Cindy Parlow Cone won re-election as U.S. Soccer Federation president on Saturday, fending off a challenge from predecessor Carlos Cordeiro.
Cone won 52.9% of the weighted vote from the USSF's National Council, and will now serve a new, four-year term that will expire in 2026, just a few months before the U.S. will co-host that year's World Cup with Canada and Mexico.
Saturday's tally was the closest final ballot in U.S. Soccer history.
"The moment of division is now in the past. We are one Federation. We are one team. I promise to be the leader for all of us soccer," Cone said following the vote. "I have never been more excited and more hopeful about the future of our beautiful game. Our national teams are young, exciting and full of promise. Our professional leagues are at the vanguard of driving our sport for the grassroots soccer as vibrant, healthy and changing lives every day. And we are assumed to host at least one World Cup and show the world what we have to offer.
"Now is the time for all of us to work together. No more divisions. We don't have time for all of that. Our moment is now and I promise you that each and every one of you have a friend and a partner and as president of U.S. Soccer."
As recently as three months ago, Cone looked like she might run unopposed. She had taken over following Cordeiro's resignation in 2020 when legal filings from the USSF in the equal pay lawsuit made disparaging remarks about the women's players stating they "do not perform equal work requiring equal skill [and] effort" because "the overall soccer-playing ability required to compete at the senior men's national team level is materially influenced by the level of certain physical attributes such as speed and strength."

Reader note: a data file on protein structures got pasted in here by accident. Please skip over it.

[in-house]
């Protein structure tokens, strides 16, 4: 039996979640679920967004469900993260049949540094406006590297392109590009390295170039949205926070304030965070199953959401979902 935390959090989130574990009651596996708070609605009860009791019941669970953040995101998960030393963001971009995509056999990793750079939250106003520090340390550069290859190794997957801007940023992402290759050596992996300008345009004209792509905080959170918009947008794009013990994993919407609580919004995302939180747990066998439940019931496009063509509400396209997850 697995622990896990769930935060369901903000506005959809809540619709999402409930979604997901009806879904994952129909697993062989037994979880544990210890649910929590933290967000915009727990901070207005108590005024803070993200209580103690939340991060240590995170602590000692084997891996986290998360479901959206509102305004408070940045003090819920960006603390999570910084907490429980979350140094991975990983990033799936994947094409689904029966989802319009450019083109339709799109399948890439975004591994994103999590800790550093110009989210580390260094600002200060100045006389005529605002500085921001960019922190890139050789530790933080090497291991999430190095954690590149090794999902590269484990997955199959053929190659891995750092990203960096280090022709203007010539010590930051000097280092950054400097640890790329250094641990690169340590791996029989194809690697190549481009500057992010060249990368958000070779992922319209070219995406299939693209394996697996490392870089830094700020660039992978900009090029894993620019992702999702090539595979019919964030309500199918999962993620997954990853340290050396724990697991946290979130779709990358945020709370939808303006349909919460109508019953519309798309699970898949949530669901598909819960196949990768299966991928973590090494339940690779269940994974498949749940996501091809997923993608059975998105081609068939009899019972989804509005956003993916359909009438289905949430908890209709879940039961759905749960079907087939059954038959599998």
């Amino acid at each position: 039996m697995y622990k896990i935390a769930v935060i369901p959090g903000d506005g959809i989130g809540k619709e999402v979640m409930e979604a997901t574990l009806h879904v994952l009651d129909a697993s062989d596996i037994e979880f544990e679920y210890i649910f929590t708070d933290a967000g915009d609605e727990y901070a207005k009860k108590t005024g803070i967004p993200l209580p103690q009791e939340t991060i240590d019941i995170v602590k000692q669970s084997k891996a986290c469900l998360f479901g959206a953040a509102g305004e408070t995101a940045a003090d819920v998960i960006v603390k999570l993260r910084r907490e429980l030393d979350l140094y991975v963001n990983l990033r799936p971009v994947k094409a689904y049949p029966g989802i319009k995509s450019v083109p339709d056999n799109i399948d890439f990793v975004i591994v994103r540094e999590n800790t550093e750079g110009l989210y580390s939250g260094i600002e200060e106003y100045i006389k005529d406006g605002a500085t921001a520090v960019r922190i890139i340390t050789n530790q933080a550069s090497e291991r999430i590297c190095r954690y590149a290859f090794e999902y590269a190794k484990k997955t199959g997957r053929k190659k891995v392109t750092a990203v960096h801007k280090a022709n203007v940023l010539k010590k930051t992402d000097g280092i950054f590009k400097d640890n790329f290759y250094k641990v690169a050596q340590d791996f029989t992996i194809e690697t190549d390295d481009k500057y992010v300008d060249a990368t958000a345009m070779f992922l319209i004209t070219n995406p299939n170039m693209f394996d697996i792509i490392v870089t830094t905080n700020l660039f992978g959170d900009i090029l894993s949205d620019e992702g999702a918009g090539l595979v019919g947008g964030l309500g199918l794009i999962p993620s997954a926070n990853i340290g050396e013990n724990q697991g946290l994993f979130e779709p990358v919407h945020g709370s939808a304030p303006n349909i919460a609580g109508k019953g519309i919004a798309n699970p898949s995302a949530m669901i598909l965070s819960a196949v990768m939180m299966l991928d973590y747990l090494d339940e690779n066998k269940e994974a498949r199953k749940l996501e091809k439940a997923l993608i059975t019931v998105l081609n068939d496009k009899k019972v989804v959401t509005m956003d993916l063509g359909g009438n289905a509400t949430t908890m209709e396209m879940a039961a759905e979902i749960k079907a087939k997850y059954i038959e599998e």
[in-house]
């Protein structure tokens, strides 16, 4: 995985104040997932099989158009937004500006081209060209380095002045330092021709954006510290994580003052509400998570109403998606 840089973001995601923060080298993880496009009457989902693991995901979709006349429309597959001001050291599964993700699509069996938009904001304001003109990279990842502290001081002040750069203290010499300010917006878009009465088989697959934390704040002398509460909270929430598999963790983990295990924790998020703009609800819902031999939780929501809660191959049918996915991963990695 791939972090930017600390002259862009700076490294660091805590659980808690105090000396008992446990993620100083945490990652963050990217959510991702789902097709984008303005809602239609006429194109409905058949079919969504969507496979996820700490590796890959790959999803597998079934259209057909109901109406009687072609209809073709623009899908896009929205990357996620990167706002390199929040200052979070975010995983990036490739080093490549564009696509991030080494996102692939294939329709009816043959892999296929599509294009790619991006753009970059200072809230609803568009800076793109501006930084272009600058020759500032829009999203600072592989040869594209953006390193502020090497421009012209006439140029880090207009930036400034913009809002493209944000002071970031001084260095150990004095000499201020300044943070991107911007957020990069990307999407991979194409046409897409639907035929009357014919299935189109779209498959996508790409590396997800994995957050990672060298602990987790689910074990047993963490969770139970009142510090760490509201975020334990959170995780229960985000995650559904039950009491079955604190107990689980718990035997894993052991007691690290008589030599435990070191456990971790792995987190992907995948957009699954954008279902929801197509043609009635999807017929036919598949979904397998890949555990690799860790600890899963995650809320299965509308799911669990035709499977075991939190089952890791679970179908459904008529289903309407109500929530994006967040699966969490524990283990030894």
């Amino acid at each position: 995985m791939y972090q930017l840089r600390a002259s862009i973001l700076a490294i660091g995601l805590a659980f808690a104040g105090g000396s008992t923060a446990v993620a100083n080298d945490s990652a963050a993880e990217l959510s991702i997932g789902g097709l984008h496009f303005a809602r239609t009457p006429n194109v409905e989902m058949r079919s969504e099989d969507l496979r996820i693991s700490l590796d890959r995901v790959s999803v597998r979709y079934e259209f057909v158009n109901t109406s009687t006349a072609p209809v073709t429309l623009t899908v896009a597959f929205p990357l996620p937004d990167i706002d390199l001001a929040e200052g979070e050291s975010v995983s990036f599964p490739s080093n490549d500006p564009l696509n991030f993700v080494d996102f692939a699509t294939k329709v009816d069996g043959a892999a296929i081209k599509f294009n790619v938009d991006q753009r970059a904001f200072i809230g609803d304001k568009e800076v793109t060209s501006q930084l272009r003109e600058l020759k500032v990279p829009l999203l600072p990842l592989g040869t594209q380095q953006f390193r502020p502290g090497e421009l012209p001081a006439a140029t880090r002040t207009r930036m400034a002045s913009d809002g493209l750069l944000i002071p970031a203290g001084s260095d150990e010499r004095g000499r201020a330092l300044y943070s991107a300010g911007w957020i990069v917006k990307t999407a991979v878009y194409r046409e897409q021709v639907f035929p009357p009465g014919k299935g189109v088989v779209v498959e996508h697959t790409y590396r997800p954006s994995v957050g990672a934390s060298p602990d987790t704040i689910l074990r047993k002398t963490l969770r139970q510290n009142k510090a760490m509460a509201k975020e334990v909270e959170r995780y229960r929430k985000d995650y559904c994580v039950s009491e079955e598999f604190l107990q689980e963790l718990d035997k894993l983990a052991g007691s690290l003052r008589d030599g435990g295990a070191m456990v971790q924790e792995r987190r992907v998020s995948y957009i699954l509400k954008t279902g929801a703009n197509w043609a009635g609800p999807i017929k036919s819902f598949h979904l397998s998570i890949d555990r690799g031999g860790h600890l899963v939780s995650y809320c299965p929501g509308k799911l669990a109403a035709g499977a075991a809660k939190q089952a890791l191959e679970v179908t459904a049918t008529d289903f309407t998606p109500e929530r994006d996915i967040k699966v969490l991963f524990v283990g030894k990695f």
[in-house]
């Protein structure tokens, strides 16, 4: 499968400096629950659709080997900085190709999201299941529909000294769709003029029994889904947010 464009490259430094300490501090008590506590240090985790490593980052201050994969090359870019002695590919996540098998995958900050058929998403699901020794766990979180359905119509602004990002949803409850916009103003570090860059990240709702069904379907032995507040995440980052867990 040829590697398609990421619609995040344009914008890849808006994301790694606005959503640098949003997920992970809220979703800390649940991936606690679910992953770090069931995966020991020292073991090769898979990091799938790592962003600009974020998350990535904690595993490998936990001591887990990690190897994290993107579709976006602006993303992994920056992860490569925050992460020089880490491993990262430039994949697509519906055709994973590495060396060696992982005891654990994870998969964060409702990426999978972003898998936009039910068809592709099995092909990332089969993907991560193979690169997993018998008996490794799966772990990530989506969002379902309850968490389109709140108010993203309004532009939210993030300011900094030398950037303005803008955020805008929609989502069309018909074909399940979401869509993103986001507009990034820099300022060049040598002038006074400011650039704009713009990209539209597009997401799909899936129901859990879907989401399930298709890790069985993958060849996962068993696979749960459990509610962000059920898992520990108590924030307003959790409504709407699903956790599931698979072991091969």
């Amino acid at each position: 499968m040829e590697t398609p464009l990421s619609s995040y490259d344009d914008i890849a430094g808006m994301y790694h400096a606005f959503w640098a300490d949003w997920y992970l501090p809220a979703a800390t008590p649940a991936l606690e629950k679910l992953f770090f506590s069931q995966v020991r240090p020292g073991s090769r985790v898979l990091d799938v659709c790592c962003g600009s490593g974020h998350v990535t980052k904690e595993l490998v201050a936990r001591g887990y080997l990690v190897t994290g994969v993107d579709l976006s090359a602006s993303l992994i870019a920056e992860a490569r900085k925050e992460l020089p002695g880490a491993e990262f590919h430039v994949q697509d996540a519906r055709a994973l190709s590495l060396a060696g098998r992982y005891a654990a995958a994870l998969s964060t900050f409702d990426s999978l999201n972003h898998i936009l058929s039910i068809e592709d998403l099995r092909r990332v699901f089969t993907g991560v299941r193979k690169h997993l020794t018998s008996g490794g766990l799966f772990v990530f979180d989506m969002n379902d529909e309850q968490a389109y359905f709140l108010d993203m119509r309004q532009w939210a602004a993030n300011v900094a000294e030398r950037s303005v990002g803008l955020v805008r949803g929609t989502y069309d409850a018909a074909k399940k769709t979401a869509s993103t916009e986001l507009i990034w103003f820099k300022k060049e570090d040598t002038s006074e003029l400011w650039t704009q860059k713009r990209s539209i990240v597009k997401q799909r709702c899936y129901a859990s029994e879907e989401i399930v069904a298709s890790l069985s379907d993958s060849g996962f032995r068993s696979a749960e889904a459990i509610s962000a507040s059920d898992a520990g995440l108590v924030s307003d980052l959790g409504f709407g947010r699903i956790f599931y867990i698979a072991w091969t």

Following Cordeiro's resignation, Cone navigated the USSF through the COVID-19 pandemic, and under her watch the USSF secured a settlement in the equal pay lawsuit, as well as a new media rights deal with Turner Sports.
But dissatisfaction with Cone's performance within the grassroots state associations led some voters to push Cordeiro to run for his old job. There were also concerns that the USSF under Cone was squandering an opportunity to grow the sport that comes with hosting the World Cup. Cordeiro announced his intention to run in early January.
Yet Cone was able to secure enough votes -- she secured several public endorsements from members of the Athletes Council, which held 33.3 percent of the weighted vote -- to win re-election. On the eve of Saturday's election, Cone had received the endorsements of 32 players on the United States women's national team.
Following the result, USWNT players' spokesperson Molly Levinson said: "Equal pay has gone from a whisper in the locker room to a roar on the field to fundamentally changing the business of sports and soccer in the United States, and around the world. We look forward to Cindy's leadership."
Cone added that that she will turn her attention to a report by former Deputy Attorney General Sally Q. Yates on allegations of abusive behavior. Yates was hired in October to investigate allegations of sexual misconduct in women's professional soccer.
"We're not looking to just make a change just to make a change,'' Cone said. "When there's problem, especially as horrible as the abuse that has been going on, it's human nature to want to jump in and do something. And I felt that, as well, and I hear that from other people. But we want to make sure the changes that we are making are the right changes and really impactful changes. And really we want to do everything that we can to make sure and to prevent this from ever happening again.''